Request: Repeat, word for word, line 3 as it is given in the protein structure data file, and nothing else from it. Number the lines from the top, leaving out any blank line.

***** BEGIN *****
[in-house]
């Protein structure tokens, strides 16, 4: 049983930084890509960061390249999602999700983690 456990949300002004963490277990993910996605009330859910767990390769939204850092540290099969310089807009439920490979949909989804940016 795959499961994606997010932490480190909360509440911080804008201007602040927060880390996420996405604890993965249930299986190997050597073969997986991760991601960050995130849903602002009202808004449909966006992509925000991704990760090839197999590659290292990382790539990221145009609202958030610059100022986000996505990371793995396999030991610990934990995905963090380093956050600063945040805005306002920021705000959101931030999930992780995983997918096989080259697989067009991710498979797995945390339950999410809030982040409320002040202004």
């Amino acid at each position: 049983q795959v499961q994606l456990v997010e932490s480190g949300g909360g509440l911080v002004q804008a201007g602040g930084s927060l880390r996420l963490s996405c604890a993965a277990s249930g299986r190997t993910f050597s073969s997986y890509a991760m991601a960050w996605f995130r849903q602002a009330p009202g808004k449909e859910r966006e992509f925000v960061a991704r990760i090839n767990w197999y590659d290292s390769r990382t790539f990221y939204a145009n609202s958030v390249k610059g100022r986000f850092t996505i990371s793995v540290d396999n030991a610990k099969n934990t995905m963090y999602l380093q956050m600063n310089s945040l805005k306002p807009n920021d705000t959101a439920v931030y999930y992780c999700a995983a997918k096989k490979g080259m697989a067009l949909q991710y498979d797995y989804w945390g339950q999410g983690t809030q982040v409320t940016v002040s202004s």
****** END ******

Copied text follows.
């Amino acid at each position: 049983q795959v499961q994606l456990v997010e932490s480190g949300g909360g509440l911080v002004q804008a201007g602040g930084s927060l880390r996420l963490s996405c604890a993965a277990s249930g299986r190997t993910f050597s073969s997986y890509a991760m991601a960050w996605f995130r849903q602002a009330p009202g808004k449909e859910r966006e992509f925000v960061a991704r990760i090839n767990w197999y590659d290292s390769r990382t790539f990221y939204a145009n609202s958030v390249k610059g100022r986000f850092t996505i990371s793995v540290d396999n030991a610990k099969n934990t995905m963090y999602l380093q956050m600063n310089s945040l805005k306002p807009n920021d705000t959101a439920v931030y999930y992780c999700a995983a997918k096989k490979g080259m697989a067009l949909q991710y498979d797995y989804w945390g339950q999410g983690t809030q982040v409320t940016v002040s202004s």